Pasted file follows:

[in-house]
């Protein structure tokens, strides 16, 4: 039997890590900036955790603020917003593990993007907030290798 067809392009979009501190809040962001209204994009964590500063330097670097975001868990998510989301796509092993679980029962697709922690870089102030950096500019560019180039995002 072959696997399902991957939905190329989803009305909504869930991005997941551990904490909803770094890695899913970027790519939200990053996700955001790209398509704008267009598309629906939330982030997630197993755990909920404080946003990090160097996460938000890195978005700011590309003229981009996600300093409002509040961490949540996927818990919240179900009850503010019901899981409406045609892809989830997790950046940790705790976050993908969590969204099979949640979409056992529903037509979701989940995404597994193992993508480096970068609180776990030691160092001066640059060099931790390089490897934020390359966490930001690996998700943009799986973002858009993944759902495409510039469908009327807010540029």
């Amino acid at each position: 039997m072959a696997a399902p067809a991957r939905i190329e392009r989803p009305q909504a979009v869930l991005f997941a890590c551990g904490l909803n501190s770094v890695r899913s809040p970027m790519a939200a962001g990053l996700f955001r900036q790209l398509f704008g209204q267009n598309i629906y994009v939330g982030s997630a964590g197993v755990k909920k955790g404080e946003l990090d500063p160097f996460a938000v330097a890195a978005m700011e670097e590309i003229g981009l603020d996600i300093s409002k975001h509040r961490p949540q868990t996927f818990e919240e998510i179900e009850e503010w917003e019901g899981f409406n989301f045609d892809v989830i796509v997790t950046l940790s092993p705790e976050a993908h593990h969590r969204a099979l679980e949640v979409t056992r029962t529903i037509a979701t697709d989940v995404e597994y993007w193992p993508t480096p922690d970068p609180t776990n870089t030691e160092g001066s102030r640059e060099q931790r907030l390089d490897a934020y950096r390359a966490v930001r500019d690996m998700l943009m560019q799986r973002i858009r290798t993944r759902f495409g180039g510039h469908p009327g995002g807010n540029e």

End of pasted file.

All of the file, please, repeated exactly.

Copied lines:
[in-house]
């Protein structure tokens, strides 16, 4: 039997890590900036955790603020917003593990993007907030290798 067809392009979009501190809040962001209204994009964590500063330097670097975001868990998510989301796509092993679980029962697709922690870089102030950096500019560019180039995002 072959696997399902991957939905190329989803009305909504869930991005997941551990904490909803770094890695899913970027790519939200990053996700955001790209398509704008267009598309629906939330982030997630197993755990909920404080946003990090160097996460938000890195978005700011590309003229981009996600300093409002509040961490949540996927818990919240179900009850503010019901899981409406045609892809989830997790950046940790705790976050993908969590969204099979949640979409056992529903037509979701989940995404597994193992993508480096970068609180776990030691160092001066640059060099931790390089490897934020390359966490930001690996998700943009799986973002858009993944759902495409510039469908009327807010540029």
């Amino acid at each position: 039997m072959a696997a399902p067809a991957r939905i190329e392009r989803p009305q909504a979009v869930l991005f997941a890590c551990g904490l909803n501190s770094v890695r899913s809040p970027m790519a939200a962001g990053l996700f955001r900036q790209l398509f704008g209204q267009n598309i629906y994009v939330g982030s997630a964590g197993v755990k909920k955790g404080e946003l990090d500063p160097f996460a938000v330097a890195a978005m700011e670097e590309i003229g981009l603020d996600i300093s409002k975001h509040r961490p949540q868990t996927f818990e919240e998510i179900e009850e503010w917003e019901g899981f409406n989301f045609d892809v989830i796509v997790t950046l940790s092993p705790e976050a993908h593990h969590r969204a099979l679980e949640v979409t056992r029962t529903i037509a979701t697709d989940v995404e597994y993007w193992p993508t480096p922690d970068p609180t776990n870089t030691e160092g001066s102030r640059e060099q931790r907030l390089d490897a934020y950096r390359a966490v930001r500019d690996m998700l943009m560019q799986r973002i858009r290798t993944r759902f495409g180039g510039h469908p009327g995002g807010n540029e």